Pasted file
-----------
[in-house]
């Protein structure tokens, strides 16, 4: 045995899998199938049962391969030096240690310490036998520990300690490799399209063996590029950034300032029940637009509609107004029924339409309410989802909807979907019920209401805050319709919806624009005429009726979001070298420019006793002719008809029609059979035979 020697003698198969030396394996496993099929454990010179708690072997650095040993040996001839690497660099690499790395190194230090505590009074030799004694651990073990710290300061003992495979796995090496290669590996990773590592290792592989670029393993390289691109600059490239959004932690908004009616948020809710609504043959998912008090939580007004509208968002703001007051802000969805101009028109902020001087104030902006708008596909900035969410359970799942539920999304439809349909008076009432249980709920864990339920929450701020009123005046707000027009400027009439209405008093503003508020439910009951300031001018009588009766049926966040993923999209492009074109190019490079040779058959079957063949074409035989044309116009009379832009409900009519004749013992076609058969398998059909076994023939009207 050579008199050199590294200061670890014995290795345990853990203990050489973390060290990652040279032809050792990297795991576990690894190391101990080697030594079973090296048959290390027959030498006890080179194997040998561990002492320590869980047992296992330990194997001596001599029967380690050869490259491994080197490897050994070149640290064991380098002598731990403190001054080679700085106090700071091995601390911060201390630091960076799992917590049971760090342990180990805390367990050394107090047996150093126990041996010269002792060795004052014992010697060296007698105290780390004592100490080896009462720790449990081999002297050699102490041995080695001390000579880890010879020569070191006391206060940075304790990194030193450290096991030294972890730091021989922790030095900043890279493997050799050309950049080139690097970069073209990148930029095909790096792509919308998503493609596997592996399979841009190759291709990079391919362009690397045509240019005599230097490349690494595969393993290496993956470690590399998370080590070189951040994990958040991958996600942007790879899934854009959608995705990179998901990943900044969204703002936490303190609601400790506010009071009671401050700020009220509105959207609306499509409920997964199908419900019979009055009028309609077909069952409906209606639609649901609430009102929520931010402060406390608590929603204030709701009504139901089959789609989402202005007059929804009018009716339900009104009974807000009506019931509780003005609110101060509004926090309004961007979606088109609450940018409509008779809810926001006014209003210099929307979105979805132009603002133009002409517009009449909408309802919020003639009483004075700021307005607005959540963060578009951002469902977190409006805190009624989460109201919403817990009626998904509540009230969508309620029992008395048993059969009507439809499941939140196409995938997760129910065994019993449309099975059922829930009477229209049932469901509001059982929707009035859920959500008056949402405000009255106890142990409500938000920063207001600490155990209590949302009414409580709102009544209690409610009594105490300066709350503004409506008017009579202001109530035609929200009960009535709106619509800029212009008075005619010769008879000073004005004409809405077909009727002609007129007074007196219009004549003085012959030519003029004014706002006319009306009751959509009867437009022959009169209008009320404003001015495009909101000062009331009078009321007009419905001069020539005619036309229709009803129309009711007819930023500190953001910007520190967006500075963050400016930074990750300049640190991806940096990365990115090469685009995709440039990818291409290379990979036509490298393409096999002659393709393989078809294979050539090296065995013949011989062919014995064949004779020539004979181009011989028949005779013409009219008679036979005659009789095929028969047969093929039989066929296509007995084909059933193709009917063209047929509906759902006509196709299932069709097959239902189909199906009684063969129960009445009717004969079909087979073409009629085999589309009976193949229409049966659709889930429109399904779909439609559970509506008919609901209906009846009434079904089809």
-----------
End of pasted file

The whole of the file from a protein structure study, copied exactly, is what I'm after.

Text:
[in-house]
């Protein structure tokens, strides 16, 4: 045995899998199938049962391969030096240690310490036998520990300690490799399209063996590029950034300032029940637009509609107004029924339409309410989802909807979907019920209401805050319709919806624009005429009726979001070298420019006793002719008809029609059979035979 020697003698198969030396394996496993099929454990010179708690072997650095040993040996001839690497660099690499790395190194230090505590009074030799004694651990073990710290300061003992495979796995090496290669590996990773590592290792592989670029393993390289691109600059490239959004932690908004009616948020809710609504043959998912008090939580007004509208968002703001007051802000969805101009028109902020001087104030902006708008596909900035969410359970799942539920999304439809349909008076009432249980709920864990339920929450701020009123005046707000027009400027009439209405008093503003508020439910009951300031001018009588009766049926966040993923999209492009074109190019490079040779058959079957063949074409035989044309116009009379832009409900009519004749013992076609058969398998059909076994023939009207 050579008199050199590294200061670890014995290795345990853990203990050489973390060290990652040279032809050792990297795991576990690894190391101990080697030594079973090296048959290390027959030498006890080179194997040998561990002492320590869980047992296992330990194997001596001599029967380690050869490259491994080197490897050994070149640290064991380098002598731990403190001054080679700085106090700071091995601390911060201390630091960076799992917590049971760090342990180990805390367990050394107090047996150093126990041996010269002792060795004052014992010697060296007698105290780390004592100490080896009462720790449990081999002297050699102490041995080695001390000579880890010879020569070191006391206060940075304790990194030193450290096991030294972890730091021989922790030095900043890279493997050799050309950049080139690097970069073209990148930029095909790096792509919308998503493609596997592996399979841009190759291709990079391919362009690397045509240019005599230097490349690494595969393993290496993956470690590399998370080590070189951040994990958040991958996600942007790879899934854009959608995705990179998901990943900044969204703002936490303190609601400790506010009071009671401050700020009220509105959207609306499509409920997964199908419900019979009055009028309609077909069952409906209606639609649901609430009102929520931010402060406390608590929603204030709701009504139901089959789609989402202005007059929804009018009716339900009104009974807000009506019931509780003005609110101060509004926090309004961007979606088109609450940018409509008779809810926001006014209003210099929307979105979805132009603002133009002409517009009449909408309802919020003639009483004075700021307005607005959540963060578009951002469902977190409006805190009624989460109201919403817990009626998904509540009230969508309620029992008395048993059969009507439809499941939140196409995938997760129910065994019993449309099975059922829930009477229209049932469901509001059982929707009035859920959500008056949402405000009255106890142990409500938000920063207001600490155990209590949302009414409580709102009544209690409610009594105490300066709350503004409506008017009579202001109530035609929200009960009535709106619509800029212009008075005619010769008879000073004005004409809405077909009727002609007129007074007196219009004549003085012959030519003029004014706002006319009306009751959509009867437009022959009169209008009320404003001015495009909101000062009331009078009321007009419905001069020539005619036309229709009803129309009711007819930023500190953001910007520190967006500075963050400016930074990750300049640190991806940096990365990115090469685009995709440039990818291409290379990979036509490298393409096999002659393709393989078809294979050539090296065995013949011989062919014995064949004779020539004979181009011989028949005779013409009219008679036979005659009789095929028969047969093929039989066929296509007995084909059933193709009917063209047929509906759902006509196709299932069709097959239902189909199906009684063969129960009445009717004969079909087979073409009629085999589309009976193949229409049966659709889930429109399904779909439609559970509506008919609901209906009846009434079904089809």